Friday, November 11, 2011

Gunks Routes: Beatle Brow Bulge (5.10a)

(Photo: Approaching the huge roof on Beatle Brow Bulge (5.10a).)

This past weekend was just beautiful. It was autumn at its best in the Hudson Valley, with crisp mornings, followed by moderate temperatures and abundant sunshine.

In other words: perfect climbing weather!

I was psyched to get out for a day with Adrian, especially since this was quite likely going to be my last Gunks day of 2011. Two of the remaining three weekends in November are already booked up with family activities, and who knows what the weather will be like on my few remaining potential climbing days this month. Climbing in December is always a possibility, but a remote one. So this really could be it for the year.

As is the case every year, there is so much left undone.

But this has been a year of real accomplishment for me as a climber.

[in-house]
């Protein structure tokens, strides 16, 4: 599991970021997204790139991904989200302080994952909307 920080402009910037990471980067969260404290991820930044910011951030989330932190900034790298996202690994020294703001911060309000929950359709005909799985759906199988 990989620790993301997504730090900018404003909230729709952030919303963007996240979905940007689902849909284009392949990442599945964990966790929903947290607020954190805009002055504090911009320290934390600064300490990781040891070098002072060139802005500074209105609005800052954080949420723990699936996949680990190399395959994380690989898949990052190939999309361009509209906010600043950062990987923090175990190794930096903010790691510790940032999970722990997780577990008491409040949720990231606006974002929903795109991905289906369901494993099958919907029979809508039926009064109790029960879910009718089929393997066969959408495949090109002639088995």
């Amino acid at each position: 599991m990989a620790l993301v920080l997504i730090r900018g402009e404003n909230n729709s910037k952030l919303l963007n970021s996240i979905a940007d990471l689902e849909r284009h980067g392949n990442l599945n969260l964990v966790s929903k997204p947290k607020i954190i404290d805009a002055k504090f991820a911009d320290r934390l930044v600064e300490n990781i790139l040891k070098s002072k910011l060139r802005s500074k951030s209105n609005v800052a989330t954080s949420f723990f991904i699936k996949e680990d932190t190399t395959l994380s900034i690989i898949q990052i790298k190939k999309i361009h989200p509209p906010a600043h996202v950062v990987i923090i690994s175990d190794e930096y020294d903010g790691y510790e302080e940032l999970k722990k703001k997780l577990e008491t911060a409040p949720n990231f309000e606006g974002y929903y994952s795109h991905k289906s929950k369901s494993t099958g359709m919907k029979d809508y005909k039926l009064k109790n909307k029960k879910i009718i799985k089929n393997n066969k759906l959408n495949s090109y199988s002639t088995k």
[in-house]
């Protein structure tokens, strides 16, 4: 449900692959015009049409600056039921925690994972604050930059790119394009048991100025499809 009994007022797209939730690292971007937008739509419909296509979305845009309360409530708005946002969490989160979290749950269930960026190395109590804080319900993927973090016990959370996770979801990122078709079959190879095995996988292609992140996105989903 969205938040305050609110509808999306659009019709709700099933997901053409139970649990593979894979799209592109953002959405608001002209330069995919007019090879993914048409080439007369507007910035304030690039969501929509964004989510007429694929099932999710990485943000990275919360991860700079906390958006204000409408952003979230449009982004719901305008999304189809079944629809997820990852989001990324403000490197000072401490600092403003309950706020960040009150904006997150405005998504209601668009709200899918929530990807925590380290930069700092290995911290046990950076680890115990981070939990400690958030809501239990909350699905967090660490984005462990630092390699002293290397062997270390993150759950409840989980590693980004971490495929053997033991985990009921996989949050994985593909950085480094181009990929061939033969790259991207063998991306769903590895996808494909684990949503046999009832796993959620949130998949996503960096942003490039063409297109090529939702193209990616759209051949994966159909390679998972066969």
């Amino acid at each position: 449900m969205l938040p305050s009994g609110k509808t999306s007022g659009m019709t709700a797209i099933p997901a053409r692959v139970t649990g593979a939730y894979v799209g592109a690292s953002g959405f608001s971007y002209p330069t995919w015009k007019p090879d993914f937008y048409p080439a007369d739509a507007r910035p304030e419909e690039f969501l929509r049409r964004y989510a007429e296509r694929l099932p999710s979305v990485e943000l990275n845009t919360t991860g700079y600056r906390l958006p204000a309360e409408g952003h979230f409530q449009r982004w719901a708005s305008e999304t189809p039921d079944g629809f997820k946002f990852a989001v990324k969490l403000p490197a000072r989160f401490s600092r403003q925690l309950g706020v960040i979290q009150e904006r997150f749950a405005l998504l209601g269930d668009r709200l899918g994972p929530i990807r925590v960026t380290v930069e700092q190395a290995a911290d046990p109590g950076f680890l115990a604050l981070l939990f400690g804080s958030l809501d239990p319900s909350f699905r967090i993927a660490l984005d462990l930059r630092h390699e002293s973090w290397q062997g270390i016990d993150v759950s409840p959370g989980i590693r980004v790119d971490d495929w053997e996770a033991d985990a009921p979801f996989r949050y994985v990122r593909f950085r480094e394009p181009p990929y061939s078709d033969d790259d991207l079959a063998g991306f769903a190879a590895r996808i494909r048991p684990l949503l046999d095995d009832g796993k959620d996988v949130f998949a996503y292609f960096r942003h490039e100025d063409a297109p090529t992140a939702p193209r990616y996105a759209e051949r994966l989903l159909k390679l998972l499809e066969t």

I got in better shape last winter and once the climbing season got under way I finally got my mojo back. I began to feel more like the climber I'd been in 2009, before I broke my ankle in a climbing accident. This new/old me felt solid, confident, and hungry for harder climbs.

As I've chronicled here on my blog, I started leading 5.9 climbs in the Gunks again. I led a whole bunch of them this year, for the most part with great success. My goal was to become solid in 5.9, with the idea that I could go anywhere in the world and jump on a 5.9 and be sure that it would be well within my comfort zone.

I can't say I've quite reached that goal. The kind of climbing the Gunks offers is just too limited for that. Certainly my four days of climbing in the Adirondacks this year demonstrated to me that I'm not a solid 5.9 leader if the climbing involves vertical cracks and jamming. I'm sure that if I went to Yosemite, to cite another example, and tried to lead a typical Tuolumne 5.9-- featuring long runout slabs and oceans of fragile knobs-- I'd have my ass handed to me there as well.

But I feel good about the progress I've made in the Gunks on its brutish overhangs and thin face climbs. I've tried to keep stepping forward while at the same time being reasonable. I am convinced that you can make progress, climb hard, and still be careful. So far it all seems like it's making sense, most of the time.